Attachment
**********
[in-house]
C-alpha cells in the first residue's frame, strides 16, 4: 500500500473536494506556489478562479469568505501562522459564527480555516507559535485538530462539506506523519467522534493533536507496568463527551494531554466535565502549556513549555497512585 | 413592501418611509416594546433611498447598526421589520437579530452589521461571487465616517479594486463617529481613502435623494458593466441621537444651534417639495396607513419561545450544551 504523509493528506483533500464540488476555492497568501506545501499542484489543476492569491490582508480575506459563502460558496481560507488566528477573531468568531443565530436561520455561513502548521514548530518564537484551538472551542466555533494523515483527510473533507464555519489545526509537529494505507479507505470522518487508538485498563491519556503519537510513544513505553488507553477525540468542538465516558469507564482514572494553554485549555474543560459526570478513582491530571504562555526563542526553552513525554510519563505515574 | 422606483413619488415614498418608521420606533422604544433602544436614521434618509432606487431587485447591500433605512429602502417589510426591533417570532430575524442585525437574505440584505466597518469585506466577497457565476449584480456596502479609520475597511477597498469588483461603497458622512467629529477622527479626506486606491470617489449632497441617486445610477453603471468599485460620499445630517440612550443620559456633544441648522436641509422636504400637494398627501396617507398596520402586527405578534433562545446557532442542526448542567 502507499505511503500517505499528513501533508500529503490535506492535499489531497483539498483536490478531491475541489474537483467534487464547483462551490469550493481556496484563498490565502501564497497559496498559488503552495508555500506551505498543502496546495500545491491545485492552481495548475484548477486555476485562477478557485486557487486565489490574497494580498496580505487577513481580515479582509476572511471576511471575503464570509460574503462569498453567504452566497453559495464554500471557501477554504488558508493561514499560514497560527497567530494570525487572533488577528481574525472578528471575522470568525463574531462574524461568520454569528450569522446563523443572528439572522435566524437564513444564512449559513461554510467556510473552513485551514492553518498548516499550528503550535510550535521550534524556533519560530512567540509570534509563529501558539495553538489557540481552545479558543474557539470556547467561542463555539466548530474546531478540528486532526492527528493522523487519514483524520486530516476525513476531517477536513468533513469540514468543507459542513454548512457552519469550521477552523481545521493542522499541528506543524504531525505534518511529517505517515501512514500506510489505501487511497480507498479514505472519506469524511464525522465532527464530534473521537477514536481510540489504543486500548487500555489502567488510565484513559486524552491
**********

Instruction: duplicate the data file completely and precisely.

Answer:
[in-house]
C-alpha cells in the first residue's frame, strides 16, 4: 500500500473536494506556489478562479469568505501562522459564527480555516507559535485538530462539506506523519467522534493533536507496568463527551494531554466535565502549556513549555497512585 | 413592501418611509416594546433611498447598526421589520437579530452589521461571487465616517479594486463617529481613502435623494458593466441621537444651534417639495396607513419561545450544551 504523509493528506483533500464540488476555492497568501506545501499542484489543476492569491490582508480575506459563502460558496481560507488566528477573531468568531443565530436561520455561513502548521514548530518564537484551538472551542466555533494523515483527510473533507464555519489545526509537529494505507479507505470522518487508538485498563491519556503519537510513544513505553488507553477525540468542538465516558469507564482514572494553554485549555474543560459526570478513582491530571504562555526563542526553552513525554510519563505515574 | 422606483413619488415614498418608521420606533422604544433602544436614521434618509432606487431587485447591500433605512429602502417589510426591533417570532430575524442585525437574505440584505466597518469585506466577497457565476449584480456596502479609520475597511477597498469588483461603497458622512467629529477622527479626506486606491470617489449632497441617486445610477453603471468599485460620499445630517440612550443620559456633544441648522436641509422636504400637494398627501396617507398596520402586527405578534433562545446557532442542526448542567 502507499505511503500517505499528513501533508500529503490535506492535499489531497483539498483536490478531491475541489474537483467534487464547483462551490469550493481556496484563498490565502501564497497559496498559488503552495508555500506551505498543502496546495500545491491545485492552481495548475484548477486555476485562477478557485486557487486565489490574497494580498496580505487577513481580515479582509476572511471576511471575503464570509460574503462569498453567504452566497453559495464554500471557501477554504488558508493561514499560514497560527497567530494570525487572533488577528481574525472578528471575522470568525463574531462574524461568520454569528450569522446563523443572528439572522435566524437564513444564512449559513461554510467556510473552513485551514492553518498548516499550528503550535510550535521550534524556533519560530512567540509570534509563529501558539495553538489557540481552545479558543474557539470556547467561542463555539466548530474546531478540528486532526492527528493522523487519514483524520486530516476525513476531517477536513468533513469540514468543507459542513454548512457552519469550521477552523481545521493542522499541528506543524504531525505534518511529517505517515501512514500506510489505501487511497480507498479514505472519506469524511464525522465532527464530534473521537477514536481510540489504543486500548487500555489502567488510565484513559486524552491